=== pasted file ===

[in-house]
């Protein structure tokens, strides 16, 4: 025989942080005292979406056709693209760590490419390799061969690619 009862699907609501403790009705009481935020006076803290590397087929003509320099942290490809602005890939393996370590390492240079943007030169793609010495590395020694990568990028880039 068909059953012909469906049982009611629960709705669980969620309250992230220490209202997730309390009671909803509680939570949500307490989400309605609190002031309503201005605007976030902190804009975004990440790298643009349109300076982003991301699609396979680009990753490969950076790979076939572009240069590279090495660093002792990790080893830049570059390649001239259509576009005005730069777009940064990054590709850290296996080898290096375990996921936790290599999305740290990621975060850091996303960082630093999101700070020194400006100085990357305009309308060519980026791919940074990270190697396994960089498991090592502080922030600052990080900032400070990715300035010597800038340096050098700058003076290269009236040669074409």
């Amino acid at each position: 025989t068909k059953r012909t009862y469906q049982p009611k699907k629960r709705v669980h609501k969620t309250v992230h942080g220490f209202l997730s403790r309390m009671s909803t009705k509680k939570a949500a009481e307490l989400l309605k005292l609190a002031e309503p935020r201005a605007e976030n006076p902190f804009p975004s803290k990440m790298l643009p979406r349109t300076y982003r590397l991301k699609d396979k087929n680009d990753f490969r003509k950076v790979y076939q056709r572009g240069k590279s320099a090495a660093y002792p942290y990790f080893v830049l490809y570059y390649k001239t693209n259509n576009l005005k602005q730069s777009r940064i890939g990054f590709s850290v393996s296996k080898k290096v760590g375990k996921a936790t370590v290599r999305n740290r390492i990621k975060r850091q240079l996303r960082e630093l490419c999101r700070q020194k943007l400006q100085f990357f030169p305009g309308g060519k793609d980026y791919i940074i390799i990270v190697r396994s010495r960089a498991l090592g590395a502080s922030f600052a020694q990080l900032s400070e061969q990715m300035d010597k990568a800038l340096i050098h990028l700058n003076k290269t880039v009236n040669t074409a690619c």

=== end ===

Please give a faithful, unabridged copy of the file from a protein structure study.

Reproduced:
[in-house]
């Protein structure tokens, strides 16, 4: 025989942080005292979406056709693209760590490419390799061969690619 009862699907609501403790009705009481935020006076803290590397087929003509320099942290490809602005890939393996370590390492240079943007030169793609010495590395020694990568990028880039 068909059953012909469906049982009611629960709705669980969620309250992230220490209202997730309390009671909803509680939570949500307490989400309605609190002031309503201005605007976030902190804009975004990440790298643009349109300076982003991301699609396979680009990753490969950076790979076939572009240069590279090495660093002792990790080893830049570059390649001239259509576009005005730069777009940064990054590709850290296996080898290096375990996921936790290599999305740290990621975060850091996303960082630093999101700070020194400006100085990357305009309308060519980026791919940074990270190697396994960089498991090592502080922030600052990080900032400070990715300035010597800038340096050098700058003076290269009236040669074409």
């Amino acid at each position: 025989t068909k059953r012909t009862y469906q049982p009611k699907k629960r709705v669980h609501k969620t309250v992230h942080g220490f209202l997730s403790r309390m009671s909803t009705k509680k939570a949500a009481e307490l989400l309605k005292l609190a002031e309503p935020r201005a605007e976030n006076p902190f804009p975004s803290k990440m790298l643009p979406r349109t300076y982003r590397l991301k699609d396979k087929n680009d990753f490969r003509k950076v790979y076939q056709r572009g240069k590279s320099a090495a660093y002792p942290y990790f080893v830049l490809y570059y390649k001239t693209n259509n576009l005005k602005q730069s777009r940064i890939g990054f590709s850290v393996s296996k080898k290096v760590g375990k996921a936790t370590v290599r999305n740290r390492i990621k975060r850091q240079l996303r960082e630093l490419c999101r700070q020194k943007l400006q100085f990357f030169p305009g309308g060519k793609d980026y791919i940074i390799i990270v190697r396994s010495r960089a498991l090592g590395a502080s922030f600052a020694q990080l900032s400070e061969q990715m300035d010597k990568a800038l340096i050098h990028l700058n003076k290269t880039v009236n040669t074409a690619c």